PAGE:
Cinquain Syllables


What’s a cinquain? Find out as you use the intense colors of Crayola® Model Magic to accent the number of syllables in each line of your original verse.


1. Read books of poetry. Notice the different ways that poets arrange the words and lines in their work. These are the rules for writing each line of a cinquain:

    Line 1 - Title  (2 syllables)
    Line 2 - Describe  (4 syllables)
    Line 3 - Action  (6 syllables)
    Line 4 - Feeling or effect  (8 syllables)
    Line 5 - Synonym for initial noun  (2 syllables)
For example:
    Fun, food, games, friends
    Talk, laugh, and celebrate
    Share old memories, make new ones
    Good times

2. Write your own cinquain neatly with a Crayola Washable Fine Tip Marker. Leave three or four spaces between each line. To make an interesting border, trim around the edges with Crayola Scissors. Use a Crayola Glue Stick to attach the cinquain to a contrasting color of construction paper.

3. Show each syllable of your cinquain with a distinctive accent mark made with colored Crayola Model Magic. Make tiny icons that reflect the theme of your poem to mark each syllable—such as the party balloons shown here. Create your own signature colors by mixing two or three colors of Model Magic together. Try swirling colors together for more special effects. You could even color-code the syllables.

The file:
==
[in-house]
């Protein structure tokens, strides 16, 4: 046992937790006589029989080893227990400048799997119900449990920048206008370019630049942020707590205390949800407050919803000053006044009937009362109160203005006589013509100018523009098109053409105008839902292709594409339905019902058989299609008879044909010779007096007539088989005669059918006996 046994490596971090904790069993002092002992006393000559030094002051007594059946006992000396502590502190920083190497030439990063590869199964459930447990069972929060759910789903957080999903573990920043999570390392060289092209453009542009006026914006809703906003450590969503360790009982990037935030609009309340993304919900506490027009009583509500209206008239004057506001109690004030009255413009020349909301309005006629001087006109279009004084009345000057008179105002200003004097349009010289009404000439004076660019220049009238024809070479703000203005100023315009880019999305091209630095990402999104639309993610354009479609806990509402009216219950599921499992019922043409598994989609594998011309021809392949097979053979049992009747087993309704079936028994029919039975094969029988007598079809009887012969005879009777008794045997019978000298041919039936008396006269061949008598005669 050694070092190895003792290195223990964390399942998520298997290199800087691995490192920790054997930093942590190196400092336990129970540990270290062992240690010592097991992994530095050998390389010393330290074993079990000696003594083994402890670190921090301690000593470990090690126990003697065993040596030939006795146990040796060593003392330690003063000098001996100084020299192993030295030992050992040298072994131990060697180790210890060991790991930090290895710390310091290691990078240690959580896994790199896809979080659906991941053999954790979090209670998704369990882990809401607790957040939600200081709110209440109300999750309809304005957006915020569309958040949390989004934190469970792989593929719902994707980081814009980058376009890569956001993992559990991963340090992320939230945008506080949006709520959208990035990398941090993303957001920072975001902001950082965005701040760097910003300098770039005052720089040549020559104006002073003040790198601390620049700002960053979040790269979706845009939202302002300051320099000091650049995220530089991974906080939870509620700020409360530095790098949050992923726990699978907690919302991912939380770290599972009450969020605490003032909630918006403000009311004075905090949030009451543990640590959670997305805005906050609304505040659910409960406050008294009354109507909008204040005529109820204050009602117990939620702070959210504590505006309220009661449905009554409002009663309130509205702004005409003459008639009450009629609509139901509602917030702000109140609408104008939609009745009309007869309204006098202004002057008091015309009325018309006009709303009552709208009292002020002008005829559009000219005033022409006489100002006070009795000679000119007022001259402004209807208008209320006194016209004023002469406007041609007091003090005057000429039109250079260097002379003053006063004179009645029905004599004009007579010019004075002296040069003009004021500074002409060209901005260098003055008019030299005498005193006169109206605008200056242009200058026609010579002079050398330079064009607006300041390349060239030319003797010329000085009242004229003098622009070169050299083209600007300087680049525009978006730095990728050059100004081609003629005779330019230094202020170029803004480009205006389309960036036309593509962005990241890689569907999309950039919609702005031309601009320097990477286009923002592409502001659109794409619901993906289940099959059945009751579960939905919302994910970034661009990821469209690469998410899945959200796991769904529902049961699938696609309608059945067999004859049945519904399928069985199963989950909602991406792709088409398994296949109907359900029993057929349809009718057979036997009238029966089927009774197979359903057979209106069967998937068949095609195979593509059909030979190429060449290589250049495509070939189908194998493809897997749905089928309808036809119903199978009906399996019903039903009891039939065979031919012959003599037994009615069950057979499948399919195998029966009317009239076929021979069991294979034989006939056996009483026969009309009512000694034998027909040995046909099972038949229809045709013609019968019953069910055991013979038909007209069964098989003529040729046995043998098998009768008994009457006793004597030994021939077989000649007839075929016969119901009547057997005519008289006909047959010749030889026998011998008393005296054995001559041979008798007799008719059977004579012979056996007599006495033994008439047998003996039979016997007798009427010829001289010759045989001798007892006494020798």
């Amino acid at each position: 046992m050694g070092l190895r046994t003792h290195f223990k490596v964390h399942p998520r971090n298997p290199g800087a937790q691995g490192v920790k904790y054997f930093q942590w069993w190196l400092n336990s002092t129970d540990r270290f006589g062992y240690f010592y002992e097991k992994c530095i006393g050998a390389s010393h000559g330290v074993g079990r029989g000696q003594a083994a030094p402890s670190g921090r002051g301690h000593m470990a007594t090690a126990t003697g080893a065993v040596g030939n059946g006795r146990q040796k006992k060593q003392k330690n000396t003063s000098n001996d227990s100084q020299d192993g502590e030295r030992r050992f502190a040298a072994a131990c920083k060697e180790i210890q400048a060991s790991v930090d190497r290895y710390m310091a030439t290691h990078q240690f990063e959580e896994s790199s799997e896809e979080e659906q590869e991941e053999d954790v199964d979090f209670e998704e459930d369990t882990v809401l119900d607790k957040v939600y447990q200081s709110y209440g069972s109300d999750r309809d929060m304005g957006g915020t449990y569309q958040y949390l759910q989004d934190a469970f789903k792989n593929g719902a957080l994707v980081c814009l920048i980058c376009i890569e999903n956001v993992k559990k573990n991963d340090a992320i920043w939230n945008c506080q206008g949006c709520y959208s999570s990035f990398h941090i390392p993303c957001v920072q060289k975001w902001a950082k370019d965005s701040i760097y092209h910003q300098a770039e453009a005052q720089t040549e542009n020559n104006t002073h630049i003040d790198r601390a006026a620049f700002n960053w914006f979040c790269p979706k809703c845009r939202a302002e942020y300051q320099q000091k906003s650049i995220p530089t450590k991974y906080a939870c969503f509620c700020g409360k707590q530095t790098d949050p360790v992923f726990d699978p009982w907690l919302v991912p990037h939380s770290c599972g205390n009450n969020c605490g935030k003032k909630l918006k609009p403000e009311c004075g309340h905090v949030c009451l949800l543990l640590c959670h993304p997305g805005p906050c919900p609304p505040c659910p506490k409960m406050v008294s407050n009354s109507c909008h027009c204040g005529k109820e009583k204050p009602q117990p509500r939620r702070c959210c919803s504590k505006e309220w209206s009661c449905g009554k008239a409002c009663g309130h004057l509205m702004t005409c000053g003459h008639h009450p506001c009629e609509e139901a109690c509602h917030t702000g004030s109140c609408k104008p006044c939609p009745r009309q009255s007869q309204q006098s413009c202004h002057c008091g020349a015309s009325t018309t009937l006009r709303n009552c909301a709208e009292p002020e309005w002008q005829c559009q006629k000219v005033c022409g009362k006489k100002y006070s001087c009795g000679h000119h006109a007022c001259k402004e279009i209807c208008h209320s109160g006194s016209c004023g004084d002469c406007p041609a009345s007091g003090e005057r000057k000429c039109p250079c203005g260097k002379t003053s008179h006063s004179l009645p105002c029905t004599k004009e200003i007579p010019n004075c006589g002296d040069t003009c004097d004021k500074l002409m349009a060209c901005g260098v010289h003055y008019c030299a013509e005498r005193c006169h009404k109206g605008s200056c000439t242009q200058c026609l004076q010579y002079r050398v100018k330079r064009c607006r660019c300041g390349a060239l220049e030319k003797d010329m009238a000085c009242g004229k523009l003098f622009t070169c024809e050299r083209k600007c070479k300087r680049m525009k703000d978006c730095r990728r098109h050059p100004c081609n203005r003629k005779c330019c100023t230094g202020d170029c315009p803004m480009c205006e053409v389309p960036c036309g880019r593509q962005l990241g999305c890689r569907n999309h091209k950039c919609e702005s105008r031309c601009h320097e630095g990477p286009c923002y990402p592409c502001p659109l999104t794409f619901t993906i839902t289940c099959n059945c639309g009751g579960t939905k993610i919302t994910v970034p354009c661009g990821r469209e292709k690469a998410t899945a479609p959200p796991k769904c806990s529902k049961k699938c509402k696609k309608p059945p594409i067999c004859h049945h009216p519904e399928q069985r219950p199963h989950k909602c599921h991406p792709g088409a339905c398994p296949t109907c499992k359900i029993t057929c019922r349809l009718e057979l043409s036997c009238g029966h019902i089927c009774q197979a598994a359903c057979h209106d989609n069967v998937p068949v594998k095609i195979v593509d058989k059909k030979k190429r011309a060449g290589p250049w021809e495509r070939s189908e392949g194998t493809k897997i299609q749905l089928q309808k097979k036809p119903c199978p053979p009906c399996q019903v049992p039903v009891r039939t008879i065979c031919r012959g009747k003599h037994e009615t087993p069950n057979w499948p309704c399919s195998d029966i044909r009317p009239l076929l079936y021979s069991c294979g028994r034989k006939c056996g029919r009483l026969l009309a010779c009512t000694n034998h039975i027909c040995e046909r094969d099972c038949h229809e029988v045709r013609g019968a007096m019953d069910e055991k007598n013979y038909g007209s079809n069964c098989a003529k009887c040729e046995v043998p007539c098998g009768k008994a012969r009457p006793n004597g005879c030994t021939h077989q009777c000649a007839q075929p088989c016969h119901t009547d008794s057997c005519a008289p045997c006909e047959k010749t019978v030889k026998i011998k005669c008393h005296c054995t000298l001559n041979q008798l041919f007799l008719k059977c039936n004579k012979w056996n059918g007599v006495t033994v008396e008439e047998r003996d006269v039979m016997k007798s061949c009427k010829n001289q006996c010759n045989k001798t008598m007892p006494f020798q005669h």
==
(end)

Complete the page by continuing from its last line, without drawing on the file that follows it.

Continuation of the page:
4. Allow your icons to dry. Use Crayola School Glue to glue them above each syllable of your cinquain. Air-dry the page flat.

5. Add decorative details with markers. Read your cinquain to appreciative audiences of families and other students. Display your beautiful cinquains in your classroom or school hallways.

Safety Guidelines

Adult supervision is required for any arts & crafts project. Observe children closely and intervene as necessary to prevent potential safety problems and ensure appropriate use of arts and crafts materials. Some craft items, particularly beads and buttons, are potential choking hazards for young children. Avoid use of such small parts with children younger than 3 years. Craft items such as scissors, push pins and chenille sticks may have sharp points or edges. Avoid use of materials with sharp points by children younger than 4 years. Read all manufacturers' safety warnings before using arts and craft supplies.